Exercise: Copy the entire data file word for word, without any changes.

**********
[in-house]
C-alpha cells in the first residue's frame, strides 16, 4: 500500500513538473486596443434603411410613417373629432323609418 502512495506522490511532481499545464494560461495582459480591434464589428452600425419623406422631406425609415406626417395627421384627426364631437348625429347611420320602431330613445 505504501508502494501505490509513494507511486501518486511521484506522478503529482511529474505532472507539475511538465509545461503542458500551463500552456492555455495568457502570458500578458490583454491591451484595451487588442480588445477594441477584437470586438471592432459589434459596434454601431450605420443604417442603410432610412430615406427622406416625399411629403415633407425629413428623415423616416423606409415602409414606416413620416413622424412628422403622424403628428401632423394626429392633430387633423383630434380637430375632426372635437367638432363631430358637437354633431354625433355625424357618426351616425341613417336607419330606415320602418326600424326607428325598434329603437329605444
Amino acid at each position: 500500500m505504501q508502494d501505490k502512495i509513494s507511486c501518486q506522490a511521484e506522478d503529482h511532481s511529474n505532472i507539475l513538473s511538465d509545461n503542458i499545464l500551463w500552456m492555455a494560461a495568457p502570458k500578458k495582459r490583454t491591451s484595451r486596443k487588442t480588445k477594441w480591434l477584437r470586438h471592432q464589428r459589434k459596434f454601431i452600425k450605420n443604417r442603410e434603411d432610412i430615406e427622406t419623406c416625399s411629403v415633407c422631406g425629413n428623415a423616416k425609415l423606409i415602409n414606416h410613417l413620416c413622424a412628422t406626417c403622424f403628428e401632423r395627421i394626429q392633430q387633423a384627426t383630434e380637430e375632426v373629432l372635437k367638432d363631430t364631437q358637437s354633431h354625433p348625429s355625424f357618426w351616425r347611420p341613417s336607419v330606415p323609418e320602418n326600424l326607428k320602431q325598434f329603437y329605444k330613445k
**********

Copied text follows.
[in-house]
C-alpha cells in the first residue's frame, strides 16, 4: 500500500513538473486596443434603411410613417373629432323609418 502512495506522490511532481499545464494560461495582459480591434464589428452600425419623406422631406425609415406626417395627421384627426364631437348625429347611420320602431330613445 505504501508502494501505490509513494507511486501518486511521484506522478503529482511529474505532472507539475511538465509545461503542458500551463500552456492555455495568457502570458500578458490583454491591451484595451487588442480588445477594441477584437470586438471592432459589434459596434454601431450605420443604417442603410432610412430615406427622406416625399411629403415633407425629413428623415423616416423606409415602409414606416413620416413622424412628422403622424403628428401632423394626429392633430387633423383630434380637430375632426372635437367638432363631430358637437354633431354625433355625424357618426351616425341613417336607419330606415320602418326600424326607428325598434329603437329605444
Amino acid at each position: 500500500m505504501q508502494d501505490k502512495i509513494s507511486c501518486q506522490a511521484e506522478d503529482h511532481s511529474n505532472i507539475l513538473s511538465d509545461n503542458i499545464l500551463w500552456m492555455a494560461a495568457p502570458k500578458k495582459r490583454t491591451s484595451r486596443k487588442t480588445k477594441w480591434l477584437r470586438h471592432q464589428r459589434k459596434f454601431i452600425k450605420n443604417r442603410e434603411d432610412i430615406e427622406t419623406c416625399s411629403v415633407c422631406g425629413n428623415a423616416k425609415l423606409i415602409n414606416h410613417l413620416c413622424a412628422t406626417c403622424f403628428e401632423r395627421i394626429q392633430q387633423a384627426t383630434e380637430e375632426v373629432l372635437k367638432d363631430t364631437q358637437s354633431h354625433p348625429s355625424f357618426w351616425r347611420p341613417s336607419v330606415p323609418e320602418n326600424l326607428k320602431q325598434f329603437y329605444k330613445k